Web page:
Apr 13, 2010

Gunning for the title

by Nathan Brown

He looks to the left, right and then left again. He’s pinned down behind his bunker as a torrent of ammunition flies over him. He takes the opportunity to reload.

“Delta, Delta, S-3, S-3.” He hears a groan as the man next to him is slammed with enemy rounds. McCready is down.

He is the only one left with at least three men spraying ammo at him less than twenty yards away. Training kicks in. He takes a deep breath to steady his breathing. Inhale.

His mind is now clear as he mentally triangulates the position of his opponents based on where their rounds are hitting his bunker. One to the left: 10 yards. Two together on the right. Lefty is burning ammo furiously. One of the Righties stops firing. A new stream slams into his bunker from further on the right. They split up and are coming in for the kill.

Think. Think. “I have to lose these guys. I have to live.”

First move: run to the low bunker to the left. That will make Lefty follow me with his ammo. He’ll miss. The Righty on the move will try to flank. Duck behind the low barrier, pop up once, and go back down to draw ammo— that’ll tell me where he is. Move cover to cover and hit Lefty as he’s reloading. One guy left. He hasn’t moved. Leave my foot out on the left side of the bunker to make him shoot left. When he does, pop out of the right side and stitch him in the side. Ready?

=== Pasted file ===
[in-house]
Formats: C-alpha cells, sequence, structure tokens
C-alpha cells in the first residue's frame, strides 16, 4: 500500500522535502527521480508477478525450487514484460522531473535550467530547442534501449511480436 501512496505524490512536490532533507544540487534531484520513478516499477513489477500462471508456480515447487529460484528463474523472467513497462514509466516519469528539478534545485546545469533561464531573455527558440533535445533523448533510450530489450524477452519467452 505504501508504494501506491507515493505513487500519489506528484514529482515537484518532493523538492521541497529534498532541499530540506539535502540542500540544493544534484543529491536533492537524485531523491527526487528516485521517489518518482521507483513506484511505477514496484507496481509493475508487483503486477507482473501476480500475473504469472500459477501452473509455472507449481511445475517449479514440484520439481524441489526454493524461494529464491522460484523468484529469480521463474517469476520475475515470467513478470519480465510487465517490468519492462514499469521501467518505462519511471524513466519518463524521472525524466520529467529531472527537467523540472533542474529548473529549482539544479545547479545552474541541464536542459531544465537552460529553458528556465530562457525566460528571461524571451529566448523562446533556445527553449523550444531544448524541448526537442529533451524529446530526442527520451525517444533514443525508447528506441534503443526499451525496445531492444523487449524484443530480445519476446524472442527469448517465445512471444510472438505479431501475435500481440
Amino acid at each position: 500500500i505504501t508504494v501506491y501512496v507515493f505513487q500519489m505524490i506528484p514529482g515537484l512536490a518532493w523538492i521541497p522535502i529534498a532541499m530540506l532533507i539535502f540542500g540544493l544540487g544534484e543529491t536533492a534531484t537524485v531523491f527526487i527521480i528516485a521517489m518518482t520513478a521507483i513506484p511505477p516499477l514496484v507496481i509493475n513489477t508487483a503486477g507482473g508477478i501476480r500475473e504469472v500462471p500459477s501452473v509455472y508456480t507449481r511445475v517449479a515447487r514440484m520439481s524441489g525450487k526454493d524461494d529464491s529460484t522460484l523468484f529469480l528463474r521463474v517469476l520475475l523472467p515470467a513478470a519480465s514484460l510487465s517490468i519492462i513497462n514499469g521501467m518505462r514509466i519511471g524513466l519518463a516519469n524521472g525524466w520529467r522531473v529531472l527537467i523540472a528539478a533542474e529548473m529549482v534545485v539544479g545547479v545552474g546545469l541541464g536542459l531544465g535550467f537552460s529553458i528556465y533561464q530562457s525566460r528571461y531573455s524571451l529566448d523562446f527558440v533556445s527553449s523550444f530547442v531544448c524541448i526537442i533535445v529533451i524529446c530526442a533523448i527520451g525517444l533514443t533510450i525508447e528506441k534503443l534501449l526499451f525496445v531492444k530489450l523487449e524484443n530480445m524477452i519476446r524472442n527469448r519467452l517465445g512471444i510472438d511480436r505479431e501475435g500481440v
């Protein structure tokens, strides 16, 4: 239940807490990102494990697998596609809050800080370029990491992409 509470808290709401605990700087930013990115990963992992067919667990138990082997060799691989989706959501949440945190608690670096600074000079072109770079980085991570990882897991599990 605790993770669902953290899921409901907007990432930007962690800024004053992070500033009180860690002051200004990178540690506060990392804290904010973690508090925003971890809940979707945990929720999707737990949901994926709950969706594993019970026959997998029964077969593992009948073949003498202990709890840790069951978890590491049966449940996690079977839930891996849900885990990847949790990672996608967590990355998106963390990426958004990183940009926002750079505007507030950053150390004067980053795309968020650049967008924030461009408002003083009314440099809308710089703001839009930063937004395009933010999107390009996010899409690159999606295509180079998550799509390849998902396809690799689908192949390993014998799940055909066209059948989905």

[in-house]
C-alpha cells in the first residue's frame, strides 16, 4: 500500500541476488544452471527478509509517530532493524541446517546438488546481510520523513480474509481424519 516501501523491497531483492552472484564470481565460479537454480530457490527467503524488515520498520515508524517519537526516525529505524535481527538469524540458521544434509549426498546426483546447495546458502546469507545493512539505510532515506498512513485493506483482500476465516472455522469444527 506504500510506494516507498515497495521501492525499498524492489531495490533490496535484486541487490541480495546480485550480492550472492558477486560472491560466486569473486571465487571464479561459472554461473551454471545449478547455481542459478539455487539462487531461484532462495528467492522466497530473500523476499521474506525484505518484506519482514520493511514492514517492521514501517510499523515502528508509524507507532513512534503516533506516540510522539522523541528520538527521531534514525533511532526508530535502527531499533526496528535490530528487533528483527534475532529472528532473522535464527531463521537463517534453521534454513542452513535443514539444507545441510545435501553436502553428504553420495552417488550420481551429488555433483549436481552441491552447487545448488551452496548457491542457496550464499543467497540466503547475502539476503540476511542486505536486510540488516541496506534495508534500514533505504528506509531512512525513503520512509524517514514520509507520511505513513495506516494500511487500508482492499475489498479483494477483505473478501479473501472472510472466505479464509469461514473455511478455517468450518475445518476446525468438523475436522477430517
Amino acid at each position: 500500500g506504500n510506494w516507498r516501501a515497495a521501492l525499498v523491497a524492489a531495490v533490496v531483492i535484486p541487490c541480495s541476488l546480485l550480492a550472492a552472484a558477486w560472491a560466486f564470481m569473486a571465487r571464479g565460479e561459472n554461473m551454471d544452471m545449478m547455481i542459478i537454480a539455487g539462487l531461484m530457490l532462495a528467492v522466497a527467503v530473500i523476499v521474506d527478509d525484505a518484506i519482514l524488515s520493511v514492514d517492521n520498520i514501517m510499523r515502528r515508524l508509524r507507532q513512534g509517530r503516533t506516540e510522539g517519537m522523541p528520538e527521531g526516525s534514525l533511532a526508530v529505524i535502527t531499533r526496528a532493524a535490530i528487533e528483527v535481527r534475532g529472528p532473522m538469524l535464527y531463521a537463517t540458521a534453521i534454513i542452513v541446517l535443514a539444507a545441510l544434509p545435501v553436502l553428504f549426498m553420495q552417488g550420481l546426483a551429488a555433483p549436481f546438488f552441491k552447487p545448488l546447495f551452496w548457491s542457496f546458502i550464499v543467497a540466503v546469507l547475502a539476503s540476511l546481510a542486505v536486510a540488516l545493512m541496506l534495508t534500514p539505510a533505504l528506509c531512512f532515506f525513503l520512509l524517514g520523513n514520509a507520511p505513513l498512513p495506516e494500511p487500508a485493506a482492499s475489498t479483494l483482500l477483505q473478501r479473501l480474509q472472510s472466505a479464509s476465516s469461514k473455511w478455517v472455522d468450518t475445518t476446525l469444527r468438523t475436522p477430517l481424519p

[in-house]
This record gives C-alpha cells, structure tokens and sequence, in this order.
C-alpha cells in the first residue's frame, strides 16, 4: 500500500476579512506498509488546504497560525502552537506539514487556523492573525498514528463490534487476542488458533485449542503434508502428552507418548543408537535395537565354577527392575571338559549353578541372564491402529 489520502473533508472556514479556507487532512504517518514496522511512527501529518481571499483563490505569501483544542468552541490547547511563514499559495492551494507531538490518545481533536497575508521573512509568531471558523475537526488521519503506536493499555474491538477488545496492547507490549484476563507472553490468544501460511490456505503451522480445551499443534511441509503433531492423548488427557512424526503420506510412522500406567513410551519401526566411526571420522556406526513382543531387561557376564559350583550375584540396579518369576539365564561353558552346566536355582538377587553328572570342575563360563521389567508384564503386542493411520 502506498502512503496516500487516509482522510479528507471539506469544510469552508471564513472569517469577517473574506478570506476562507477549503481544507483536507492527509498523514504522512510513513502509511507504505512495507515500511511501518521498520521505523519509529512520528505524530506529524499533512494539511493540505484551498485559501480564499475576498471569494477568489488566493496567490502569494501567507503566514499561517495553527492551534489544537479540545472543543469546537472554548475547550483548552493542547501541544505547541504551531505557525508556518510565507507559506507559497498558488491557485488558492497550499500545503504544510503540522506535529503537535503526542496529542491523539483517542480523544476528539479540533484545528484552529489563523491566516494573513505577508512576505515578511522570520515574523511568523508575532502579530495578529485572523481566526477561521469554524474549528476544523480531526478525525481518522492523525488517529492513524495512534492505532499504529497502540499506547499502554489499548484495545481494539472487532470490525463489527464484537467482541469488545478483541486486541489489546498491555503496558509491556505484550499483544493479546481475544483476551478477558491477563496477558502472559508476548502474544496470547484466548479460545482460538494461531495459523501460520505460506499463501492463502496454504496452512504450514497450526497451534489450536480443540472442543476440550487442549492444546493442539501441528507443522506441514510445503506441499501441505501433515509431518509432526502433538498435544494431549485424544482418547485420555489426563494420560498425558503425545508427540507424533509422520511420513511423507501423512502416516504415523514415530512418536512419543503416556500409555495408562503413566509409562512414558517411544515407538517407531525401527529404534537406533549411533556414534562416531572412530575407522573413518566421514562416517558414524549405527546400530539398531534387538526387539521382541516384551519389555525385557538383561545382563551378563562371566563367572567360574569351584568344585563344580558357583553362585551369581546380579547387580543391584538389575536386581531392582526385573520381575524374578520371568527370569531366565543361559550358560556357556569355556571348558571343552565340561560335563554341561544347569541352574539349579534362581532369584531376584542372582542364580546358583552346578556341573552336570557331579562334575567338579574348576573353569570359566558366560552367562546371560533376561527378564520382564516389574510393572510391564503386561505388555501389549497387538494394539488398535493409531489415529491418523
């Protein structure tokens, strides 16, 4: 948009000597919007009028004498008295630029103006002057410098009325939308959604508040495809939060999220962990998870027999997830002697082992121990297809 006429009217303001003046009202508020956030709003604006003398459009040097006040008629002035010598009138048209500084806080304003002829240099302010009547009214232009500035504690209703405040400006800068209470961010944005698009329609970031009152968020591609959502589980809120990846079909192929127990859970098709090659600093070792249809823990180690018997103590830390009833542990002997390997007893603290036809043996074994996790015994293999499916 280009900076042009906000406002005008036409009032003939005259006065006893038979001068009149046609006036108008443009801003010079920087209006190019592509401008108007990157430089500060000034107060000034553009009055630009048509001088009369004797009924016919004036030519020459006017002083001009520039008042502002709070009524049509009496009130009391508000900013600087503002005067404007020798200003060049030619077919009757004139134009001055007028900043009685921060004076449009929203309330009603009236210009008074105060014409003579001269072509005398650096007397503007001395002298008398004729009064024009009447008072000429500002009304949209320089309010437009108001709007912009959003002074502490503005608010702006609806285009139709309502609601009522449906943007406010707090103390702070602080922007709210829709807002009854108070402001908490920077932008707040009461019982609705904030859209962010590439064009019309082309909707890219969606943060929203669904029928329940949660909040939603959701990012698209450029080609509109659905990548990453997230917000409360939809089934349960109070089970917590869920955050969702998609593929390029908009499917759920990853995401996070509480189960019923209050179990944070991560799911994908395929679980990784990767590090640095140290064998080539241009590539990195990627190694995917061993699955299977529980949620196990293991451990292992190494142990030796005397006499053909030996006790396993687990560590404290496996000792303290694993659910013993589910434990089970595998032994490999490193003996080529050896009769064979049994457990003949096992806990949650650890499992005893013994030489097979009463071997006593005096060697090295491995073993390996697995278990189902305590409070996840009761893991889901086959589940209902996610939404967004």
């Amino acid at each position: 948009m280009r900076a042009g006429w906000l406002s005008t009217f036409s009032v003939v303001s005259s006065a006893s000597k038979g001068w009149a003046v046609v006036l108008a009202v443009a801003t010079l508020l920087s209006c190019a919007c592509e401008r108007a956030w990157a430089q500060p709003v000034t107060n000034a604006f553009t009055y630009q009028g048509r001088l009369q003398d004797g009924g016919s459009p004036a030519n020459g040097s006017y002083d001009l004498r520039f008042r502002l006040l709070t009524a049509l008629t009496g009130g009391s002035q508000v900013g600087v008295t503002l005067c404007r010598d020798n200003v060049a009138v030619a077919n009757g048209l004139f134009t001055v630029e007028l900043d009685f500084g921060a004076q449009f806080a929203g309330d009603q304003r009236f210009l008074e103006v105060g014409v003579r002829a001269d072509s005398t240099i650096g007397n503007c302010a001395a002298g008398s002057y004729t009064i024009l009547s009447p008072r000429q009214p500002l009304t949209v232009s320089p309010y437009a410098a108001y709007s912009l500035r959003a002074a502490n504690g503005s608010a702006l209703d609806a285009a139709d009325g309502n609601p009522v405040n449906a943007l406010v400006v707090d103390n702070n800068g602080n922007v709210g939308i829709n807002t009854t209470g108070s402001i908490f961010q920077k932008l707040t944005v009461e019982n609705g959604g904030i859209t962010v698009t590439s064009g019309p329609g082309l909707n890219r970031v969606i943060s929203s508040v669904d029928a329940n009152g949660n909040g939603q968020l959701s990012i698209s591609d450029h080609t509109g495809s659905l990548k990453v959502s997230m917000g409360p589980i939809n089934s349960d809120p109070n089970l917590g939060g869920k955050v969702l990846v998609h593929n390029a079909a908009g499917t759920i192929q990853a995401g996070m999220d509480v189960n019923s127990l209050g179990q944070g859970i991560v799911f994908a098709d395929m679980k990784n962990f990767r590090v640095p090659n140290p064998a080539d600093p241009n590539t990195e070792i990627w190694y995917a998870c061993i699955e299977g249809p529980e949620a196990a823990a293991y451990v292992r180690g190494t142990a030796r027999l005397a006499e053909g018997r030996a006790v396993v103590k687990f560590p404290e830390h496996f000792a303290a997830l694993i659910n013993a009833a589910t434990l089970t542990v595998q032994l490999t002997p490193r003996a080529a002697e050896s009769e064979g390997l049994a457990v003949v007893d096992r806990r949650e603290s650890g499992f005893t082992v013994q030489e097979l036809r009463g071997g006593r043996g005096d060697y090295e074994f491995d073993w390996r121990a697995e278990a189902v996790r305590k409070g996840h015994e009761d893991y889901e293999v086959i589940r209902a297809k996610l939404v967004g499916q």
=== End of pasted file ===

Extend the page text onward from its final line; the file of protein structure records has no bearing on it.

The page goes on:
Relax, it’s just paintball. Here at Liberty University, Fuix Saechao and his team of guys live for this stuff.

“I play paintball because of the rush that comes with it,” Saechao said.

“One minute!” is the call from the referee. Teams on both side of the paint-soaked field rush to check air-levels in their gun’s tanks, toggle their double-triggers to get the restlessness out of their itchy trigger hands and review strategy both mentally and verbally.

“Thirty seconds!” More air-checks, more toggling, more reviewing.

“Ten seconds!” All unnecessary activity stops. An airhorn sounds the start of the match.

Immediately, the thunderous roar of 150 rounds a second fills the crisp mountain air. Within the first six seconds of the match almost 1,000 rounds have been spent. By the time the match is over, Saechao willhave quarter-sized bruises to remind him he should have stayed put.

“I started off in wood-ball and got hooked on (speedball) because of the speed, the intensity, the rush. You’re one person on a team that can do something,” Saechao said.

Enemy fire isn’t all Saechao has to watch out for.

“At nationals we broke out once and I got shot by my own teammate in the back. My own teammate shot me in the back,” Saechao jokes.

By himself and outnumbered, he had to make something happen. And he did. He took out Lefty and both Righties, tagged the opponent’s wall and scored a point for Liberty University.

“I want to lose the other person. I want them to think I’m here when I’m over there. Make them play your game.”

Saechao’s favorite part of paintball?

“Shooting people,” he laughs.
Relax, it’s just paintball.

Contact Nathan Brown at

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